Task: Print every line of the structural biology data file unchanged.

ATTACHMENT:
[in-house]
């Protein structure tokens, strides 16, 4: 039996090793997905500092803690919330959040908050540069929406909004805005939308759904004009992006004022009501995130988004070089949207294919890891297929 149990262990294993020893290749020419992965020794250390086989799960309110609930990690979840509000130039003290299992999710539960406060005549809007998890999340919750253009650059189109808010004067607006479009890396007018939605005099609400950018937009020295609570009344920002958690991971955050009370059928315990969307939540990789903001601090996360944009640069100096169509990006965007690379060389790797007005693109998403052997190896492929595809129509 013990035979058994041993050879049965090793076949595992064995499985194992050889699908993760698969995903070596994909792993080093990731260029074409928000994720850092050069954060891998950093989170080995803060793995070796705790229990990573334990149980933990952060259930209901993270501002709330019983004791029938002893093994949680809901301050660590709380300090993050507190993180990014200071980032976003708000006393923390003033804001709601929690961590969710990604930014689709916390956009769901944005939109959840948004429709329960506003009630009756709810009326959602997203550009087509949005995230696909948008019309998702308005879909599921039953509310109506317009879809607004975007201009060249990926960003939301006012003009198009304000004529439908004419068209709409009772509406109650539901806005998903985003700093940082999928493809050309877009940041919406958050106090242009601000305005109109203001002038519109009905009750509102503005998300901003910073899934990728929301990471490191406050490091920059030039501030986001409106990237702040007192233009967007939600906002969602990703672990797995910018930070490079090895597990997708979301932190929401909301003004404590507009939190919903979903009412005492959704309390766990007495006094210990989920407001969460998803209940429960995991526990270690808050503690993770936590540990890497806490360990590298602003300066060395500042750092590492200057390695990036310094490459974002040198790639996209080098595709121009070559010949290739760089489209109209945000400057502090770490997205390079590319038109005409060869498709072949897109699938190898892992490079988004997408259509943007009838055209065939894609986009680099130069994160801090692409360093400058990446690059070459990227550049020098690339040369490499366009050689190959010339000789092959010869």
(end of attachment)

[in-house]
């Protein structure tokens, strides 16, 4: 039996090793997905500092803690919330959040908050540069929406909004805005939308759904004009992006004022009501995130988004070089949207294919890891297929 149990262990294993020893290749020419992965020794250390086989799960309110609930990690979840509000130039003290299992999710539960406060005549809007998890999340919750253009650059189109808010004067607006479009890396007018939605005099609400950018937009020295609570009344920002958690991971955050009370059928315990969307939540990789903001601090996360944009640069100096169509990006965007690379060389790797007005693109998403052997190896492929595809129509 013990035979058994041993050879049965090793076949595992064995499985194992050889699908993760698969995903070596994909792993080093990731260029074409928000994720850092050069954060891998950093989170080995803060793995070796705790229990990573334990149980933990952060259930209901993270501002709330019983004791029938002893093994949680809901301050660590709380300090993050507190993180990014200071980032976003708000006393923390003033804001709601929690961590969710990604930014689709916390956009769901944005939109959840948004429709329960506003009630009756709810009326959602997203550009087509949005995230696909948008019309998702308005879909599921039953509310109506317009879809607004975007201009060249990926960003939301006012003009198009304000004529439908004419068209709409009772509406109650539901806005998903985003700093940082999928493809050309877009940041919406958050106090242009601000305005109109203001002038519109009905009750509102503005998300901003910073899934990728929301990471490191406050490091920059030039501030986001409106990237702040007192233009967007939600906002969602990703672990797995910018930070490079090895597990997708979301932190929401909301003004404590507009939190919903979903009412005492959704309390766990007495006094210990989920407001969460998803209940429960995991526990270690808050503690993770936590540990890497806490360990590298602003300066060395500042750092590492200057390695990036310094490459974002040198790639996209080098595709121009070559010949290739760089489209109209945000400057502090770490997205390079590319038109005409060869498709072949897109699938190898892992490079988004997408259509943007009838055209065939894609986009680099130069994160801090692409360093400058990446690059070459990227550049020098690339040369490499366009050689190959010339000789092959010869």